This home, located in the 9600-block of Fifth Street, is currently listed for $1.350 million with two nearby properties listed for the same price. New figures from VREB show the benchmark for single-family homes in Sidney was just over $1 million in March. (Wolf Depner/News Staff)

This home, located in the 9600-block of Fifth Street, is currently listed for $1.350 million with two nearby properties listed for the same price. New figures from VREB show the benchmark for single-family homes in Sidney was just over $1 million in March. (Wolf Depner/News Staff)

Homeownership a $1 million dream in most of Greater Victoria

3 communities left in Greater Victoria with single-family home benchmarks below $1 million

The latest figures from Victoria Real Estate Board (VREB) show the purchase price of a single-family in Sidney is beyond the $1-million barrier. That means only three communities are left under that mark in Greater Victoria.

In March, the MLS home price index for a detached single-family home in Sidney was $1.031 million. Up from February, when it was just below that figure at $997,600. Six months ago, it was $907,100 and a year ago, it was $769,400. This means that within a calendar year, it has risen by almost 25 per cent in Sidney.

By breaking the $1-million barrier, Sidney officially joins North Saanich ($1.481 million) and Central Saanich ($1.171 million) as communities on the Peninsula where a single-family home costs in excess of $1 million. For the Peninsula as a region, the benchmark was almost $1.234 million in March, an increase of 3.4 per cent from February and 32.7 per cent from March 2021.

Across the region, the benchmark price stood at $1.141 million in March 2022, up 30.4 per cent from March 2021. For the core and West Shore (as defined by VREB), the corresponding figures were $1.233 million (up 27.4 per cent from March 2021) and just over $1.001 million (up 35.5 per cent from March 2021). These figures mean that the West Shore remains the ‘cheapest’ region in Greater Victoria when it comes to real estate, but this assessment becomes increasingly relative.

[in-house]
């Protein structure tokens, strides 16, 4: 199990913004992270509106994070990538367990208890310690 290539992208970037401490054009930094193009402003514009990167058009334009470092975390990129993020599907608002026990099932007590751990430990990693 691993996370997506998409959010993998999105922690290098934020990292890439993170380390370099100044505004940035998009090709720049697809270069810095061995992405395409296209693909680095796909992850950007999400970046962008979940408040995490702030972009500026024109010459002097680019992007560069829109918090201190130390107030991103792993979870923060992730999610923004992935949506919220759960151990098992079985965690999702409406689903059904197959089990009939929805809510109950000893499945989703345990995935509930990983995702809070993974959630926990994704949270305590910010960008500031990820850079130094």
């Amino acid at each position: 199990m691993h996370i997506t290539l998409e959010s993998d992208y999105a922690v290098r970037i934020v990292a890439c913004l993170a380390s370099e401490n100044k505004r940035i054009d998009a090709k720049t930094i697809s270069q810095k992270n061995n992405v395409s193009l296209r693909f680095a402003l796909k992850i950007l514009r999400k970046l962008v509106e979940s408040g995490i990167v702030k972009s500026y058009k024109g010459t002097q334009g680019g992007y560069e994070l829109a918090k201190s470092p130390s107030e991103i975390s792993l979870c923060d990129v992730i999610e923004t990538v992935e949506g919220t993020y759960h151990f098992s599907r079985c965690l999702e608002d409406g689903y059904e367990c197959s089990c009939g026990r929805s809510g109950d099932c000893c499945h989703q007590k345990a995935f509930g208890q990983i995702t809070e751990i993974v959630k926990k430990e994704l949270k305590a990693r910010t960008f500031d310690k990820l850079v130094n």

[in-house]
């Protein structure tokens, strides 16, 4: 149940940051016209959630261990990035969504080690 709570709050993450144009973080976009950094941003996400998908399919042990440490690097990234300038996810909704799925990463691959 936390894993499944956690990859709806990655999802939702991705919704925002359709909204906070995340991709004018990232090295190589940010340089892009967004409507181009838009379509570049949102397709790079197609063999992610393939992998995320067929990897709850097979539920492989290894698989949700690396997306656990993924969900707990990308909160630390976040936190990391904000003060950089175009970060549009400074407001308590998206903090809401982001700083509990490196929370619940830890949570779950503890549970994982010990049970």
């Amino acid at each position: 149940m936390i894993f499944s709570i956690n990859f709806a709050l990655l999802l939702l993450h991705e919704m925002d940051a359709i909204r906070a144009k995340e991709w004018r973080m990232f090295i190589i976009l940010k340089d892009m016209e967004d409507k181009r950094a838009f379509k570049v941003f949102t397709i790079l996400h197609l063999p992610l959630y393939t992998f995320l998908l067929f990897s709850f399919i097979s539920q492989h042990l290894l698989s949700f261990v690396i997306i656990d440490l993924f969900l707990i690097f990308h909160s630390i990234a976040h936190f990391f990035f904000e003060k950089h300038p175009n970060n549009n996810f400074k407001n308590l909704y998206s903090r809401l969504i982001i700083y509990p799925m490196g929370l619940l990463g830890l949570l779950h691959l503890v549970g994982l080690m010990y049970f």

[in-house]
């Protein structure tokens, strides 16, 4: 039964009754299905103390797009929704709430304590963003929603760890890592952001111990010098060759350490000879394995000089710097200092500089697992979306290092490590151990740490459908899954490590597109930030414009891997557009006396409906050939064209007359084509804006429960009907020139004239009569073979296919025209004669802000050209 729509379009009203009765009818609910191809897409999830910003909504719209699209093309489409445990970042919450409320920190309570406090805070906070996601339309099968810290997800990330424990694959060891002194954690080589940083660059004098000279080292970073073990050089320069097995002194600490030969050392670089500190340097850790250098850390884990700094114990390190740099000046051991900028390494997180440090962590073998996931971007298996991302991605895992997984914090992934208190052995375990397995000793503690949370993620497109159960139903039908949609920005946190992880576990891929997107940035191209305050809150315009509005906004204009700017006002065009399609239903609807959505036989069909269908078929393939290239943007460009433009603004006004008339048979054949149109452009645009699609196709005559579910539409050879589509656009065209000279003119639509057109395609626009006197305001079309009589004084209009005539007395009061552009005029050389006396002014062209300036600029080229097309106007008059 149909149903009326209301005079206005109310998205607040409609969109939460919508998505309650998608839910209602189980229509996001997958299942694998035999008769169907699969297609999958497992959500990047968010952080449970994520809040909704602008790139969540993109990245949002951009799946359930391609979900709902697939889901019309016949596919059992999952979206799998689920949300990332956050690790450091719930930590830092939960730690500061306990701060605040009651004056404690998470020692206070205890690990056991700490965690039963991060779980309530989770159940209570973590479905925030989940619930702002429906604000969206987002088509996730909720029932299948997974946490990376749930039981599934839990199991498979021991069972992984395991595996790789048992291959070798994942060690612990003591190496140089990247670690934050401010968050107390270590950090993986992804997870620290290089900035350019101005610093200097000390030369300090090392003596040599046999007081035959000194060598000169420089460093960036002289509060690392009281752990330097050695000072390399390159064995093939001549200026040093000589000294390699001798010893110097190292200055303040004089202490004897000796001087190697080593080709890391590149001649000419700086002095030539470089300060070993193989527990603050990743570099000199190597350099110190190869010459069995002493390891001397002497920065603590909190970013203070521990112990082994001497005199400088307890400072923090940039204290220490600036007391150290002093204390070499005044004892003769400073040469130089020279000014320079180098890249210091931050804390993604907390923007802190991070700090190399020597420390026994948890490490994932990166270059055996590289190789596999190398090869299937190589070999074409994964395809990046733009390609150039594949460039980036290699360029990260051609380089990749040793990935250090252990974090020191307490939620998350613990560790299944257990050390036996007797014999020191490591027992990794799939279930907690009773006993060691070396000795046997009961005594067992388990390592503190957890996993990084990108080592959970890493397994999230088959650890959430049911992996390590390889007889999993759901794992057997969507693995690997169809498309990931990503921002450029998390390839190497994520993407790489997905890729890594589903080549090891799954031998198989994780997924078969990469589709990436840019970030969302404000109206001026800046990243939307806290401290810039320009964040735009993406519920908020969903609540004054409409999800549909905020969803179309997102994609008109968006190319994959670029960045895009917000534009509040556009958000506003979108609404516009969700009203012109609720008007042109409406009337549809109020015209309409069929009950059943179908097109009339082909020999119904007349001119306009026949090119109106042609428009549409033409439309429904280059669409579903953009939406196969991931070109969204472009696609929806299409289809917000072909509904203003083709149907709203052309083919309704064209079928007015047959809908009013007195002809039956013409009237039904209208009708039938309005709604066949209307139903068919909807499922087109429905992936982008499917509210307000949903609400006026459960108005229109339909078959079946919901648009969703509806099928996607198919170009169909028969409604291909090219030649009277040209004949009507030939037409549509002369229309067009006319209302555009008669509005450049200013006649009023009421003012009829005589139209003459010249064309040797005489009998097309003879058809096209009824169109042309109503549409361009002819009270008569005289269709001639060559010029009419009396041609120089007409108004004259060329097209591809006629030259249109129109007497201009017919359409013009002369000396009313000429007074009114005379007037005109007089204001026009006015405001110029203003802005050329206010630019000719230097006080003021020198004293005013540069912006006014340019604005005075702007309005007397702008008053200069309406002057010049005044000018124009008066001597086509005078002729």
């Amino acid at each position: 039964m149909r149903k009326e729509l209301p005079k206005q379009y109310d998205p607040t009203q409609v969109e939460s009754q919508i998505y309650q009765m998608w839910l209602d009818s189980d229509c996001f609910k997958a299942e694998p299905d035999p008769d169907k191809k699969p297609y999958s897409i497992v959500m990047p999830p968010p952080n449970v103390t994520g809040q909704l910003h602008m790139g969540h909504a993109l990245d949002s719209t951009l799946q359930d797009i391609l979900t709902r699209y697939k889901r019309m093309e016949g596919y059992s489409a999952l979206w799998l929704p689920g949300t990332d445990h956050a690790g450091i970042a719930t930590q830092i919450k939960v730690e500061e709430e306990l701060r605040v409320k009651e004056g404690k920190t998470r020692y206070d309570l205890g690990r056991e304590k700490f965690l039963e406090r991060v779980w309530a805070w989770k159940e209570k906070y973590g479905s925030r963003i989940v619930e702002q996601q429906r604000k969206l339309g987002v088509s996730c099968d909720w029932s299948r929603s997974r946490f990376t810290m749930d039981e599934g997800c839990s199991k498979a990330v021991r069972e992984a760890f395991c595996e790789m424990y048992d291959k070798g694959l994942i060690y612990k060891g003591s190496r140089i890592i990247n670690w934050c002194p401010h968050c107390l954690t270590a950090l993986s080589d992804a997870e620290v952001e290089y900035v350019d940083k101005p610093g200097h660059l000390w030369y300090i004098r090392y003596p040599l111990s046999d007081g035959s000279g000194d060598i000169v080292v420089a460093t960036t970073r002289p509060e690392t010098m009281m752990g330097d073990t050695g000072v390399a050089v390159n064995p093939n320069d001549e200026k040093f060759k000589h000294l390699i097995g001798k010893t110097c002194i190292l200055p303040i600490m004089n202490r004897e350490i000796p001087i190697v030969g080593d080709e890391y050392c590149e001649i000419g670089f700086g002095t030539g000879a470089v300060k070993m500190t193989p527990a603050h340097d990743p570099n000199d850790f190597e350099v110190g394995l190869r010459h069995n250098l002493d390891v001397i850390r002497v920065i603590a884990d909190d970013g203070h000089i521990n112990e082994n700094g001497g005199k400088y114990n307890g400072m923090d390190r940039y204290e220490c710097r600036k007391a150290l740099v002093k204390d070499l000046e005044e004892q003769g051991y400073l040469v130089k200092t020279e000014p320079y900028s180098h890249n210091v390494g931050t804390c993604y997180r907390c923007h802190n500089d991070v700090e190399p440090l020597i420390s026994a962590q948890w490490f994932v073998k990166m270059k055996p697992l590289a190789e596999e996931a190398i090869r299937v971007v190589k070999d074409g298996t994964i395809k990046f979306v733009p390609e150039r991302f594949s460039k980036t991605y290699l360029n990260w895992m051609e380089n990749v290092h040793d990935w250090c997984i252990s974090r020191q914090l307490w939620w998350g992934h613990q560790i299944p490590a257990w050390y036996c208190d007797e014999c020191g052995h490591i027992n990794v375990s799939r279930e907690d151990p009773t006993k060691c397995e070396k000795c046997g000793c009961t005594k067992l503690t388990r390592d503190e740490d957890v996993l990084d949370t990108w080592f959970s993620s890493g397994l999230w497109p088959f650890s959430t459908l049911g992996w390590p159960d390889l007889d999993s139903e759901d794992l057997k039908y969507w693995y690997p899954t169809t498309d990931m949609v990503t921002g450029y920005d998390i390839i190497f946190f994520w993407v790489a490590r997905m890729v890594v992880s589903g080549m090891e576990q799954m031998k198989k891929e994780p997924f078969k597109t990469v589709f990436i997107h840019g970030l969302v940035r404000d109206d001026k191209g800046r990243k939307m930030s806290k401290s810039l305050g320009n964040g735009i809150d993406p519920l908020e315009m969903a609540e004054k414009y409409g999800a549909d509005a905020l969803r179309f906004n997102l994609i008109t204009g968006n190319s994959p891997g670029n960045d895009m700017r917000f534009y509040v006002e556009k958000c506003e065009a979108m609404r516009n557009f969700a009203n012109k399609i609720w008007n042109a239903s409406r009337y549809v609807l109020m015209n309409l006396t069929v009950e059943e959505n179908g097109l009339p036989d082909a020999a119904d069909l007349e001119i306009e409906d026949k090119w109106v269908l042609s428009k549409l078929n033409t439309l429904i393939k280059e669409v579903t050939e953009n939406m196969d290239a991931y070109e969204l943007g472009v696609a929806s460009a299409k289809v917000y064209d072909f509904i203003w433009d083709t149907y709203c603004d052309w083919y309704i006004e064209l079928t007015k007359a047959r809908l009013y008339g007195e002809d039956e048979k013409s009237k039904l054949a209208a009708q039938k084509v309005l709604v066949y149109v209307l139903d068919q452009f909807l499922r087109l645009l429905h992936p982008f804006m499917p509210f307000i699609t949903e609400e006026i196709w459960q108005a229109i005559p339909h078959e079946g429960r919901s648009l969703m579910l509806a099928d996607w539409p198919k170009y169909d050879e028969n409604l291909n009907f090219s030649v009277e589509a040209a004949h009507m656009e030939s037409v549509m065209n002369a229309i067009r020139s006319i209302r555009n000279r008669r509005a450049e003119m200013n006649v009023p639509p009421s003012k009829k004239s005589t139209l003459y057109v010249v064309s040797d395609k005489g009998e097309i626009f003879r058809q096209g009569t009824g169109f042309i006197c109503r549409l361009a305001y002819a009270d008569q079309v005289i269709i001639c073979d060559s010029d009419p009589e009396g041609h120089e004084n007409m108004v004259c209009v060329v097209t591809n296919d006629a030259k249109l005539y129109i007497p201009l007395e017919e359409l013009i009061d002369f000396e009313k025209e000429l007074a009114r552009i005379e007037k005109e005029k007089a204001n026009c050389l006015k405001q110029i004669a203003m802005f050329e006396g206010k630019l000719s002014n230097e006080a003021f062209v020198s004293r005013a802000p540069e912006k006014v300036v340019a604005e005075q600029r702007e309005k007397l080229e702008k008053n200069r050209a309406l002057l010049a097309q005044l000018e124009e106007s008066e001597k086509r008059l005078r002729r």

Esquimalt ($982,700), Malahat and area ($960,600) and Sooke ($887,500) remain the only Greater Victoria jurisdictions within the VREB coverage area where single-family homes (as measured by the home price index) cost less than $1 million. Oak Bay remains the most expensive jurisdiction with a single-family home costing $1.659 million, followed by Highlands ($1.515 million) and North Saanich ($1.481 million). VREB also includes the Gulf Islands ($718,300).

RELATED: 2021 a banner year for real estate in Greater Victoria

Looking at sales, realtors sold 833 properties in March, 29 per cent fewer than the 1,173 properties sold in March 2021 but a 16 per cent increase from February. Sales of condominiums were down 26 per cent from March 2021 with 279 units sold. Sales of single-family homes decreased 28.2 per cent from March 2021 with 412 sold.

VREB president Karen Dinnie-Smyth described March as a record-breaking month by virtue of limited listings. “This March had the lowest number of active listings we have seen in a month of March — beating last year’s record low,” she said. “For context, in the past five years, the average number of active listings at the end of March is 1,864 properties. This March had just over 1,000 properties at month-end.”

Overall, Dinnie-Smyth said she sees the spring market with some uncertainty. “March generally kicks off the busy spring real estate season,” she said. “However, this month’s sales and listings may have been partly depressed by reasons beyond the market. After two spring breaks of COVID restrictions, it’s plausible that many prospective buyers and sellers put their plans on pause to travel. Looking forward, it is difficult to predict what this spring will look like as those buyers and sellers return to the market.”

Rising interest rates, governmental promises to apply new barriers to sales such as cooling-off periods, inflationary pressures and record-high house prices continue to make this a challenging market, she added.


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